Deodorant is another plastic product we use every day without thinking twice. Every now and then, we hear about folks switching over to DIY deodorant recipes – baking soda + tea tree oil, for instance, or lemon juice.

These are viable options, but if they’re a little too granola for you, Native and Ecoroots also offer zero-plastic (and zero-chemical) options for keeping body odor at bay.


2 billion razors are thrown out every year. Change these numbers by using a safety razor. We recommend this rose gold one from Eco Roots – it offers a close shave, not to mention the vintage-y aesthetic feel it’ll lend to your shower routine (we’re suckers for that). Pair it with a package free shave soap and you have a match made in heaven.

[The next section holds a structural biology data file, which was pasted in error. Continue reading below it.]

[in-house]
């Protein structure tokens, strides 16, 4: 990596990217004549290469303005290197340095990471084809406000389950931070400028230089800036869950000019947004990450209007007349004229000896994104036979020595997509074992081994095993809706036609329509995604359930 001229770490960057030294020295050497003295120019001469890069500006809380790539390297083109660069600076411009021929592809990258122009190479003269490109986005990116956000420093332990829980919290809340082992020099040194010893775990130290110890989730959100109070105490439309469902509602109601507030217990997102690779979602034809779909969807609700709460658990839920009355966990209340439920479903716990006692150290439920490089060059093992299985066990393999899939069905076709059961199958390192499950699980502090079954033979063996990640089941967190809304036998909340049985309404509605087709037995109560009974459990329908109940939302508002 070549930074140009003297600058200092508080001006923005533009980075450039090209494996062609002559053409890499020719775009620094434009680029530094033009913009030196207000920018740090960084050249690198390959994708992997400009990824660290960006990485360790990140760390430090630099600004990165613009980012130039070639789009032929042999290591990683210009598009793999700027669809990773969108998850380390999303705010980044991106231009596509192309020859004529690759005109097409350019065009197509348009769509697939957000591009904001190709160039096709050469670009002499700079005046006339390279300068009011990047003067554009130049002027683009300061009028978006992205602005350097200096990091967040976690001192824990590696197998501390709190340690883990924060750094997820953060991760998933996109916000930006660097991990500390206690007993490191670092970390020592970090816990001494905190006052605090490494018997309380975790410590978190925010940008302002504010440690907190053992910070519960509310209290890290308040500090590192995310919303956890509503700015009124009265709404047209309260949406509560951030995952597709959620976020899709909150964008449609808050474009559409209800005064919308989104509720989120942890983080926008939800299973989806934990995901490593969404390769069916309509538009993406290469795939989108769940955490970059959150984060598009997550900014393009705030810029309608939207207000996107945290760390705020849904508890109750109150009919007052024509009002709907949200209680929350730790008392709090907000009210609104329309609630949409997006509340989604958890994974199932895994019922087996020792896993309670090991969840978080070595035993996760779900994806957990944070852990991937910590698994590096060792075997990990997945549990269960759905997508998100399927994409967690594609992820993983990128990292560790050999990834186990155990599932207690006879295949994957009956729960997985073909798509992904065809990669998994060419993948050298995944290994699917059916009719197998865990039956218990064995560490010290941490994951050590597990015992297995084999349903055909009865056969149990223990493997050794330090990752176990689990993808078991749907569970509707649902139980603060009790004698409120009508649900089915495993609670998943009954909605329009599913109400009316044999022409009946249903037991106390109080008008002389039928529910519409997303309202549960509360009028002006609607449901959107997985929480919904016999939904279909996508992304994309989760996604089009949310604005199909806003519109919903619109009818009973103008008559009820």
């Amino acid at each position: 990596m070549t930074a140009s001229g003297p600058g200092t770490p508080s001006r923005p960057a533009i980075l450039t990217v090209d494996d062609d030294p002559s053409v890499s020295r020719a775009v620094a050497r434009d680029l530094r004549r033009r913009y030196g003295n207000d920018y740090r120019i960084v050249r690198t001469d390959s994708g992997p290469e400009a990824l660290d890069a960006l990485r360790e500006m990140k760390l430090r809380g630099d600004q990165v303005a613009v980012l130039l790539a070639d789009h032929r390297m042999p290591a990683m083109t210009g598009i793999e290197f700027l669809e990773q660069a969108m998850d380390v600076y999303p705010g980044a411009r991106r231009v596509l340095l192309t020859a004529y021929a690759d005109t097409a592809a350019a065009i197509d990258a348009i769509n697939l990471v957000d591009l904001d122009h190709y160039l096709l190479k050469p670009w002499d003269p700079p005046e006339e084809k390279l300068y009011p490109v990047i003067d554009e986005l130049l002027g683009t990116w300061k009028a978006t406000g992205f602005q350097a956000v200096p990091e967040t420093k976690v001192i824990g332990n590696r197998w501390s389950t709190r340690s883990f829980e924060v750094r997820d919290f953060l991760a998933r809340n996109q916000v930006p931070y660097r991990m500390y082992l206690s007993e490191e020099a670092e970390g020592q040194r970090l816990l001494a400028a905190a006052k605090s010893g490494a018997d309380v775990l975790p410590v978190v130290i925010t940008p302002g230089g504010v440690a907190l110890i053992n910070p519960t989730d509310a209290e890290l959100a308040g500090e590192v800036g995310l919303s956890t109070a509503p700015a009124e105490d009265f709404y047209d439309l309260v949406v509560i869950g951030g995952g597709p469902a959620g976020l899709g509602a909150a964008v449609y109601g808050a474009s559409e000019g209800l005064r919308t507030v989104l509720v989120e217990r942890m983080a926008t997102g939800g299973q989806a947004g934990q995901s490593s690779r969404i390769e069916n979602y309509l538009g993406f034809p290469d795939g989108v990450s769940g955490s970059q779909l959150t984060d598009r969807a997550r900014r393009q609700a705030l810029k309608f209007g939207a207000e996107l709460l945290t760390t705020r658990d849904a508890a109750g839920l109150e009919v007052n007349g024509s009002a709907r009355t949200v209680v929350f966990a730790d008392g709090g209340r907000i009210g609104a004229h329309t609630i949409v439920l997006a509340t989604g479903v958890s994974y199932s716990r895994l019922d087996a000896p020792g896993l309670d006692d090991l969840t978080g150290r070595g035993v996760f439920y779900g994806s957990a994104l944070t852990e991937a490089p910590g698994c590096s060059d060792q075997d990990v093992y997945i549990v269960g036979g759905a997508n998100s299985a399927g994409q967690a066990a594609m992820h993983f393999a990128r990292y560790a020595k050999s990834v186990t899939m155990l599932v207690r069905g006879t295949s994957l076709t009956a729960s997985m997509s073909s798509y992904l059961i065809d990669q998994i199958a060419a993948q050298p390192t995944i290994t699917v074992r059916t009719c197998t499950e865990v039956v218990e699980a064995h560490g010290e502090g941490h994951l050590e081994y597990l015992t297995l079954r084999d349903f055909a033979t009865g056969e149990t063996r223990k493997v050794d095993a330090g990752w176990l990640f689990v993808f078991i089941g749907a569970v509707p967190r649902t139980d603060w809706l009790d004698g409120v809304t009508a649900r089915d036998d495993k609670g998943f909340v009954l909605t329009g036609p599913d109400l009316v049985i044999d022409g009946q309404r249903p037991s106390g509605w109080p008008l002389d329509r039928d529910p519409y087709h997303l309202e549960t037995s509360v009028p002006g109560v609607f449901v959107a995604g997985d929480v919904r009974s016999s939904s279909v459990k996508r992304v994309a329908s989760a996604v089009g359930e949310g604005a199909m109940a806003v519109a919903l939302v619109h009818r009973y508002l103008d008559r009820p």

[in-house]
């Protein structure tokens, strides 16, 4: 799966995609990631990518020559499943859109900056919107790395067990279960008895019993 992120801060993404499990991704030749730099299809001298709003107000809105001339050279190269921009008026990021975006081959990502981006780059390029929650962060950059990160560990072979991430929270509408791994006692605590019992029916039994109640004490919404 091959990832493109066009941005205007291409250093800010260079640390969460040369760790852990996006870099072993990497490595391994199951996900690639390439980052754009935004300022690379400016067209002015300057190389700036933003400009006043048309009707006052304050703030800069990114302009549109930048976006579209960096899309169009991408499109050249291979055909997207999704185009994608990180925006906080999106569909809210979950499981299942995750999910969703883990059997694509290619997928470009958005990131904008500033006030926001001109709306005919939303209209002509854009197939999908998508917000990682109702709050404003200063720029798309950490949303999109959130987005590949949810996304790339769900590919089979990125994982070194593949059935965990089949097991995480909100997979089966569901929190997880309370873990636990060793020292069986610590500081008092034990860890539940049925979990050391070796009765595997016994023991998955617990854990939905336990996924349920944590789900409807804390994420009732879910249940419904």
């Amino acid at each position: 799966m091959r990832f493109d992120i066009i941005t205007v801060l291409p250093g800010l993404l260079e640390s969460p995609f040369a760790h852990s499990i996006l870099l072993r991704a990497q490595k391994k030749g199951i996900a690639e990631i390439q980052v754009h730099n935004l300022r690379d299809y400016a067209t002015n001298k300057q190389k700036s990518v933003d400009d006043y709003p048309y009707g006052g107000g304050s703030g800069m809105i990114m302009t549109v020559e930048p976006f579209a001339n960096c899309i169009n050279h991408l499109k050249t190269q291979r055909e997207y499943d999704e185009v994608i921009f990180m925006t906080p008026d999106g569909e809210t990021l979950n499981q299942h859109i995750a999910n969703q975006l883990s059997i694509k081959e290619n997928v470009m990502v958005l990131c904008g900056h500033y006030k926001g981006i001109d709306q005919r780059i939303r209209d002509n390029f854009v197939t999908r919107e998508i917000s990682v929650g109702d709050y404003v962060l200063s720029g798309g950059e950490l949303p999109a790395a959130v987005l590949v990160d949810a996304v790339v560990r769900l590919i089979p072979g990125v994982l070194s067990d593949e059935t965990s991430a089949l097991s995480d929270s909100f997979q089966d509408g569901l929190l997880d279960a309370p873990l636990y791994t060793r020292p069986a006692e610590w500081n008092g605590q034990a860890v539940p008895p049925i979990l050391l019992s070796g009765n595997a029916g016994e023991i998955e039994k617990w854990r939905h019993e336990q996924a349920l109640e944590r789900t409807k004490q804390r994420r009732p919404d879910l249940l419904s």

While standard Q-Tips aren’t necessarily plastic, the branded ones by Unilever (and let’s not support them) as well as generic ones are one of the main items found in the ocean. (ewww) So ditch those for the LastSwab Original -an easy to clean re-usable silicone based swab. Your ears will thank you and so will the sea creatures.


Over the span of a lifetime, the average menstruator throws out somewhere between 5 -15,000 pads and/or tampons. The waste is starting to wear down on us, and during the great tampon shortage, a lot of people are made the switch to reusable products, like the diva cup. Your body, your choice (and while we’re here, we’d like to give a gigantic F YOU to SCOTUS). 

The Last Pad reusable menstrual pad that comes with it’s own bag for washing is another great option. A bloody awesome menstrual pad that actually feels good to wear and doesn’t hurt the planet. One LastPad replaces +240 single-use menstrual pads.

Plastic Free DENTAL